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Hoffmann, R. A wiki for the life sciences where authorship matters. Nature Genetics (2008)

Intensity and frequency discrimination monitored by evoked response audiometry: clinical application.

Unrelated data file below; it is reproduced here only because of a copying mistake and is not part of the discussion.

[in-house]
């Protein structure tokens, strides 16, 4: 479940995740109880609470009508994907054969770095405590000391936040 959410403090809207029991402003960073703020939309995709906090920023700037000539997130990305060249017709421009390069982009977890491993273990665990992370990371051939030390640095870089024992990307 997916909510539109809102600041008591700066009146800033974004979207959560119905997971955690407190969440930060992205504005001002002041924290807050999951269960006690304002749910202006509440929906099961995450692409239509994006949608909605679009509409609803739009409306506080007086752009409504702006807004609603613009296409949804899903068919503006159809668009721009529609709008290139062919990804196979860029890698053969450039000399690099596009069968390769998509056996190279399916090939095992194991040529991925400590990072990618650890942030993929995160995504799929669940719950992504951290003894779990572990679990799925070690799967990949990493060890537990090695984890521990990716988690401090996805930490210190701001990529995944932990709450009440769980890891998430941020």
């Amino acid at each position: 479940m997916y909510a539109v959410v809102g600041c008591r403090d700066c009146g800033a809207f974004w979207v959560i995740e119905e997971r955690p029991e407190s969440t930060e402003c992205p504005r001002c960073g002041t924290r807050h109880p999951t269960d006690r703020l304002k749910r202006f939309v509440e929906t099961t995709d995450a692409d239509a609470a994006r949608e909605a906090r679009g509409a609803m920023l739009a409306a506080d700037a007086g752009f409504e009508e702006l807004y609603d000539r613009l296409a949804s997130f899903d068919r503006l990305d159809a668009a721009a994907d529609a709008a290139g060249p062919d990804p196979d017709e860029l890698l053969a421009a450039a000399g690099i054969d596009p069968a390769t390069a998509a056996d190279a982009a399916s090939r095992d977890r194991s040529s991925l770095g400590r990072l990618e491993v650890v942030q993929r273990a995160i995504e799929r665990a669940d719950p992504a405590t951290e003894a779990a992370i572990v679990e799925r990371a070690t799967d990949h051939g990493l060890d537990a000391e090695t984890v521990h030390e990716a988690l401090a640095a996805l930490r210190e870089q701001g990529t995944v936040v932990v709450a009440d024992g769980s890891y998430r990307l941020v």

Delta 1 and delta f repetitive stimuli superimposed on continuous 0.5-, 1- and 4-kHz carrier tones were administered to 20 normally hearing persons, 8 adults with sensorineural hearing loss, 10 adults with conductive hearing loss and 22 children subjected to evoked response audiometry (ERA) for assessment of hearing acuity. The intensity modulation depth ranged from + 1 to 10 dB. In the subjects with normal hearing and in the adult patients, three carrier tone levels were used whenever possible: 20, 40, and 60 dB SL. The frequency modulation depth ranged from -1 to -10% of the carrier tone frequency. The same levels for the carrier tone were used: 20, 40, and 60 dB SL. With a carrier tone level of 20 dB SL, a clear-cut vertex response was noted in 80% of the tests carried out in the normal adults with 5-dB delta i stimuli and with delta f stimuli of -3 to -5% in magnitude; the same figures are valid for the patients with sensorineural and conductive hearing loss. The patients with sensorineural hearing loss showed a tendency to give vertex responses with lower delta i stimuli than subjects with normal hearing. However, this difference was not statistically significant. According to our results, the children tested can be roughly divided into two groups, the first including subjects with responses to delta i stimuli of +5 and +10 dB and delta f stimuli of -5% and -10%; the second group including subjects with no clear-cut responses to these stimuli.[1]


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